Read chilling details behind Ga. murder case in Netflix’s ‘Mindhunter’


(This story was written to not spoil the show, but some of the events mentioned are historical. For instance, Devier was executed in 1995.)

The Netflix show “Mindhunter” details two FBI agents in the late 1970s researching serial killers before the phrase existed.

In the show, brainy hotshot FBI agent Holden Ford (played by Jonathan Groff) and old-fogey Bill Tench (played by Holt McCallany) travel the country interviewing killers in order to understand them and hopefully stop them.

During this first season — it premiered in mid-October — the story of Gene Darrell Devier and Mary Frances Stoner comes to light.

In 1979, the tree-trimmer snatched up the 12-year-old girl as she got off the bus in Adairsville, raped her in the woods and smashed her head in with a rock.

State and national media covered Devier’s case as it wove through the judicial system, including the Journal and the Constitution. (As we all remember, it wasn’t until 2001 that the newspapers merged into The Atlanta Journal-Constitution.)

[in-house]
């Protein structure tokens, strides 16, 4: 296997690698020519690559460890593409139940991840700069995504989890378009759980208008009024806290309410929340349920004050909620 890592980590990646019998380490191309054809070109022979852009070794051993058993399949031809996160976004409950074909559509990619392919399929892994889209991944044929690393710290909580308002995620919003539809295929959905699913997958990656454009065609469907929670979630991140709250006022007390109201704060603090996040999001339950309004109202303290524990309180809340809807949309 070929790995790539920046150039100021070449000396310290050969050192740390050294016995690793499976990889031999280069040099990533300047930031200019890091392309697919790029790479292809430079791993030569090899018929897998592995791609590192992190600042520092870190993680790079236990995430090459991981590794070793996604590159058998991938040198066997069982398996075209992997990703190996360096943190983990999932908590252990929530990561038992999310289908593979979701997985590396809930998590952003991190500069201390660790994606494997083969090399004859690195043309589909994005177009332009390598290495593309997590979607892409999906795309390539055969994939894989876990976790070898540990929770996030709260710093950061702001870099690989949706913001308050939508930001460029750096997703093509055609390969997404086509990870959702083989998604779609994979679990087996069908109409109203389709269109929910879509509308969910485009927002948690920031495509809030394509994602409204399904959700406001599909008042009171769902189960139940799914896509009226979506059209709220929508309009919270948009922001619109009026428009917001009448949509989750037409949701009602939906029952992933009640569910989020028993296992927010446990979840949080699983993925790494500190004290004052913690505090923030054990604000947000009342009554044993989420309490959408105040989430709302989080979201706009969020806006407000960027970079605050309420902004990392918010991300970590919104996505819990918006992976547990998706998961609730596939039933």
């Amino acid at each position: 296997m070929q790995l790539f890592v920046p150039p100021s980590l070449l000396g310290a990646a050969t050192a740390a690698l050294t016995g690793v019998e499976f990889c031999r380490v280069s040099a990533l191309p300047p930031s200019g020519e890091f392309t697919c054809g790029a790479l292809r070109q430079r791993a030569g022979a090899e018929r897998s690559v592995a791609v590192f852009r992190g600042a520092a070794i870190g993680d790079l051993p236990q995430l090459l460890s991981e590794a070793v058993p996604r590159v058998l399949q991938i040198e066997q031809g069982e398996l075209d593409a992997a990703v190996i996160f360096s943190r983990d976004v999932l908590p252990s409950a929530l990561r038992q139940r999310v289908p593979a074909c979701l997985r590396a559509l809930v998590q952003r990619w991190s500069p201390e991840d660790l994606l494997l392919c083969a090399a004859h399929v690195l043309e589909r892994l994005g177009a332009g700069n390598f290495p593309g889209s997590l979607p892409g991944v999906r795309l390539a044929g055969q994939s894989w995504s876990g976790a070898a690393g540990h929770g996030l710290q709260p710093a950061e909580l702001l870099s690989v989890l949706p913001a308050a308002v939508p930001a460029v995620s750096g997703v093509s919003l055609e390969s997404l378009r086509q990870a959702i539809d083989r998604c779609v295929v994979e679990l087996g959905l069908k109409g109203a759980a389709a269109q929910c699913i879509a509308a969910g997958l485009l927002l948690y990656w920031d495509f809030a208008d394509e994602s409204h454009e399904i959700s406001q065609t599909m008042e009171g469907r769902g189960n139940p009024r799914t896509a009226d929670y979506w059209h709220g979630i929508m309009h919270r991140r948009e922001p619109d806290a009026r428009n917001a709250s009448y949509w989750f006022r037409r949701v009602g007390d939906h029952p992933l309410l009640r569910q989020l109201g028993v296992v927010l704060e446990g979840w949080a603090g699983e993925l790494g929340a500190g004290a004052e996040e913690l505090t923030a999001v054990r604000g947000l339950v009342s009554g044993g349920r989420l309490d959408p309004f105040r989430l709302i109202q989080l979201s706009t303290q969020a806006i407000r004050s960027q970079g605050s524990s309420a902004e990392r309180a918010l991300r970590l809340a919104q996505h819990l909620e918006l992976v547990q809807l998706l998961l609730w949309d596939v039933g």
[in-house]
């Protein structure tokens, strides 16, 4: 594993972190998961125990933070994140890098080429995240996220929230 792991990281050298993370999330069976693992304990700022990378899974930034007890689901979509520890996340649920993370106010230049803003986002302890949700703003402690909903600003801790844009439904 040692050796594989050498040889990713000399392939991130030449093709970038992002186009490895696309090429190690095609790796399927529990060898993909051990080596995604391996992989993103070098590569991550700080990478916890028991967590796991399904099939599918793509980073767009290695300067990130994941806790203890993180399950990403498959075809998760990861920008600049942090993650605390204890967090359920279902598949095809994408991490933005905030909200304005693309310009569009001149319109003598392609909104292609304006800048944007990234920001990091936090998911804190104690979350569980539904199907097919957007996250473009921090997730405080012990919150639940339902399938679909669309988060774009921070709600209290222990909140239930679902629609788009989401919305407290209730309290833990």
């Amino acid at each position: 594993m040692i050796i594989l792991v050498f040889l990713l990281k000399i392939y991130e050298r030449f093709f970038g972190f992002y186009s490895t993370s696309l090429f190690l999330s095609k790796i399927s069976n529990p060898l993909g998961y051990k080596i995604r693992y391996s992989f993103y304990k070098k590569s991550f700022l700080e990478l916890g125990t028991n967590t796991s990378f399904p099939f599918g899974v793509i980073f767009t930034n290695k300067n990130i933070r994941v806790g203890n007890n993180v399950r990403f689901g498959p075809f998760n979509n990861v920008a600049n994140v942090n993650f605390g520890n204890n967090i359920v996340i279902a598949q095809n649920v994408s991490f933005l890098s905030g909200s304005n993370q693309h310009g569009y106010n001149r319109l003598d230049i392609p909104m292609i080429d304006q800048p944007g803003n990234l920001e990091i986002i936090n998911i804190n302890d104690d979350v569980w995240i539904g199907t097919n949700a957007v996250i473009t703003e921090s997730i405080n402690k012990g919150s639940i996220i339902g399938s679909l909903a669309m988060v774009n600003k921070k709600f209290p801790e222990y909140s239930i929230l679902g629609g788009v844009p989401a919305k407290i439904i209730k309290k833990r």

Cobb has more people on death row than any other county in Georgia

We have dug through our archives and republished the following stories and pictures about the case, one of which is from 20 years after the murder. First on the list is a first-person piece recently written by a veteran AJC reporter who covered the case.

• AJC reporter reflects on Devier murder case, Stoner family’s kindness

• Archive: Devier sees mom on Mother’s Day — the eve of his execution

• Archive: Days before execution, the Stoners remember their quiet poet

• Archive: Parole board, court nix Devier’s last-minute appeals for life

• Archive: Darrell Devier is executed for murdering, raping preteen girl

• Archive: With Devier dead, Stoner’s uncle says ‘we can begin healing’

• Archive: Family talks 20 years after Darrell Devier killed Mary Stoner

The show’s creator David Fincher has already said that the second season will discuss the Atlanta child murders. Read more from AJC archives on Atlanta child murders.

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